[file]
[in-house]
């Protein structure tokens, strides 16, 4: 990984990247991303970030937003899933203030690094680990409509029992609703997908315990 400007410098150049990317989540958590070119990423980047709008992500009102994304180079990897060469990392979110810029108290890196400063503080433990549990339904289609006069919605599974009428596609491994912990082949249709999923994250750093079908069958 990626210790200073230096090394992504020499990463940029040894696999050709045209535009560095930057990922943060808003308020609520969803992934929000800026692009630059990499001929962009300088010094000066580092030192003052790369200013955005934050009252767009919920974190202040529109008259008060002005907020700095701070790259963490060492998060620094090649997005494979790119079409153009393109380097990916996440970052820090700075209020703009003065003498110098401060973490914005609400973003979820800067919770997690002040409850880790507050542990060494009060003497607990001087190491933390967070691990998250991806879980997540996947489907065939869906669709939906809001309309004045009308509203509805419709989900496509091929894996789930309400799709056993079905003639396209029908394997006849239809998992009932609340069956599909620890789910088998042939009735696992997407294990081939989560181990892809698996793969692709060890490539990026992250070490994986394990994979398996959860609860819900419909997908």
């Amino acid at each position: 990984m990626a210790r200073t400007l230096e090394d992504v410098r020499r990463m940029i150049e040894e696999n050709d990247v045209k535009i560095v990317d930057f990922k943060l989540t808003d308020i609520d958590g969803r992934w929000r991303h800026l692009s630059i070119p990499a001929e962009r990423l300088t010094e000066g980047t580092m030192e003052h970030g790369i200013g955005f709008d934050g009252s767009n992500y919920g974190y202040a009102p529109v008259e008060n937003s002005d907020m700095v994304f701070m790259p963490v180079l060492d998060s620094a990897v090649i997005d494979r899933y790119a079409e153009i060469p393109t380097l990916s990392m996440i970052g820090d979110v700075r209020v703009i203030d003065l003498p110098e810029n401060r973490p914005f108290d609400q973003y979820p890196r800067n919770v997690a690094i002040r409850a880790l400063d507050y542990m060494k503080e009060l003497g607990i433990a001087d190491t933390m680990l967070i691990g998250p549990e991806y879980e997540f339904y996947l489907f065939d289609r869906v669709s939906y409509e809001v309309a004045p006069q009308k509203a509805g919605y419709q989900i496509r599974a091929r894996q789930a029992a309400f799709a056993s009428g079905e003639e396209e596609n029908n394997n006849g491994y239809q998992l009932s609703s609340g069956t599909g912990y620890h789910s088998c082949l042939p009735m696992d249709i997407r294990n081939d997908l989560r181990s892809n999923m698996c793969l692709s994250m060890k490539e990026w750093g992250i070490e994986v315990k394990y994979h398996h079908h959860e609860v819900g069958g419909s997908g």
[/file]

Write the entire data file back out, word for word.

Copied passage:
[in-house]
């Protein structure tokens, strides 16, 4: 990984990247991303970030937003899933203030690094680990409509029992609703997908315990 400007410098150049990317989540958590070119990423980047709008992500009102994304180079990897060469990392979110810029108290890196400063503080433990549990339904289609006069919605599974009428596609491994912990082949249709999923994250750093079908069958 990626210790200073230096090394992504020499990463940029040894696999050709045209535009560095930057990922943060808003308020609520969803992934929000800026692009630059990499001929962009300088010094000066580092030192003052790369200013955005934050009252767009919920974190202040529109008259008060002005907020700095701070790259963490060492998060620094090649997005494979790119079409153009393109380097990916996440970052820090700075209020703009003065003498110098401060973490914005609400973003979820800067919770997690002040409850880790507050542990060494009060003497607990001087190491933390967070691990998250991806879980997540996947489907065939869906669709939906809001309309004045009308509203509805419709989900496509091929894996789930309400799709056993079905003639396209029908394997006849239809998992009932609340069956599909620890789910088998042939009735696992997407294990081939989560181990892809698996793969692709060890490539990026992250070490994986394990994979398996959860609860819900419909997908």
């Amino acid at each position: 990984m990626a210790r200073t400007l230096e090394d992504v410098r020499r990463m940029i150049e040894e696999n050709d990247v045209k535009i560095v990317d930057f990922k943060l989540t808003d308020i609520d958590g969803r992934w929000r991303h800026l692009s630059i070119p990499a001929e962009r990423l300088t010094e000066g980047t580092m030192e003052h970030g790369i200013g955005f709008d934050g009252s767009n992500y919920g974190y202040a009102p529109v008259e008060n937003s002005d907020m700095v994304f701070m790259p963490v180079l060492d998060s620094a990897v090649i997005d494979r899933y790119a079409e153009i060469p393109t380097l990916s990392m996440i970052g820090d979110v700075r209020v703009i203030d003065l003498p110098e810029n401060r973490p914005f108290d609400q973003y979820p890196r800067n919770v997690a690094i002040r409850a880790l400063d507050y542990m060494k503080e009060l003497g607990i433990a001087d190491t933390m680990l967070i691990g998250p549990e991806y879980e997540f339904y996947l489907f065939d289609r869906v669709s939906y409509e809001v309309a004045p006069q009308k509203a509805g919605y419709q989900i496509r599974a091929r894996q789930a029992a309400f799709a056993s009428g079905e003639e396209e596609n029908n394997n006849g491994y239809q998992l009932s609703s609340g069956t599909g912990y620890h789910s088998c082949l042939p009735m696992d249709i997407r294990n081939d997908l989560r181990s892809n999923m698996c793969l692709s994250m060890k490539e990026w750093g992250i070490e994986v315990k394990y994979h398996h079908h959860e609860v819900g069958g419909s997908g």